Do you get Sunday Scaries after the weekend? While we all look forward to the weekend and those killer floor seats we scored, sometimes, overwhelming dread and anxiety about the coming week sets in and ruins half of our respite time. Particularly after we’ve just enjoyed one of the best concerts of our lives. But Monday doesn’t have to be tough.
What Are “Sunday Scaries?”
The term describes a sense of dread that starts to creep into your mind on Sunday when you realize you’re about ready to go back to school or work. The feeling can become overwhelming. Symptoms include:
- A growing sense of anxiety about negative things that may or may not happen in the coming week.
- An upset stomach, irritability, and general unease.
- An inability to enjoy the time off you have with your friends and family.
What Underlies This Condition?
While some people are naturally prone to anxiety, some forms of the Sunday blues can arise from a general dissatisfaction with your weekday life. This might include:
- A stressful or unfulfilling job or a difficult boss or co-workers.
- A heavy course load at school, struggles with a difficult subject, or test anxiety.
- An undiagnosed form of depression.
What Can Be Done?
Acknowledging the role the Sunday Scaries play in disrupting your life is step one. Finding effective ways to change the narrative is step two:
- When the worry creeps in, give yourself 10 minutes to sit with the anxiety and identify what’s real and what’s hypothetical.
- Be proactive in making a plan to address real issues – like completing an assignment or jotting down notes for an important meeting.
- Identify what’s really making you anxious, and pinpoint any opportunities that could actually encourage growth.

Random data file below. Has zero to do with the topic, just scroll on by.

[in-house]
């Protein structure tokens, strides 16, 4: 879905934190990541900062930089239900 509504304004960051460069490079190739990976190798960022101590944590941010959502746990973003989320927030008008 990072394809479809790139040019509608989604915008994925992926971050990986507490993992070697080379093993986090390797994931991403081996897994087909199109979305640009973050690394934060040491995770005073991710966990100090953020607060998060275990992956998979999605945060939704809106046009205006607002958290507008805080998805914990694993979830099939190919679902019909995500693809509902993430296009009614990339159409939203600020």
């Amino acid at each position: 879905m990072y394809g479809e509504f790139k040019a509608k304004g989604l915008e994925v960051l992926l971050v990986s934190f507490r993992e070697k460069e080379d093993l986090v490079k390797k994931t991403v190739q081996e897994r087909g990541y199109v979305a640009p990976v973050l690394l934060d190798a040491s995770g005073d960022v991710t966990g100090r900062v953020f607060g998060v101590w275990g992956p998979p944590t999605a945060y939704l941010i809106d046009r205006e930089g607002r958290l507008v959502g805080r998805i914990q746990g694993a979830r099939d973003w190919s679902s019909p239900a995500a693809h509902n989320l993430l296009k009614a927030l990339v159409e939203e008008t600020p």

- Tidy your space and eliminate negative energy – a good decluttering can make you feel more organized and less stressed.
It’s not healthy or sustainable to live in a constant state of dis-ease about your weekday life.
- Talk with your primary care provider about your anxiety. Therapy, medication, or natural supplements can help reduce your symptoms.
- Assess if there are changes you can make at work or school to make you less apprehensive. Maybe you need to make a career move or select a new path of study.
- Take steps toward regular self-care, including eating and sleeping well, writing a gratitude journal, and practicing mindfulness. Of course, buying your next set of concert tickets won’t hurt, and you’ll have something to look forward to.
It’s no fun to spend half the weekend dreading the week to come. Take hold of your fears and redirect them into a more positive sphere of living.
If you’re looking for other tips on how to combat post concert depression, find them here.
(Disclaimer: The following advice isn’t from a medical professional. If you feel overly anxious or want to make significant changes to your lifestyle, be sure to get in touch with your doctor or therapist to discuss the issue(s) beforehand.)
Get to know the Author: Julia Mitchell knew from a young age she wanted to have a career that made her excited to wake up every day. Now in a financial services firm, she’s got her dream job alongside multiple side-income entrepreneurial ventures, including Outspiration. Incredibly passionate about the activities that fill her days, she wants to share her adoration for her favorite lifestyle topics with the world and encourage others to turn their INspiration into OUTspiration.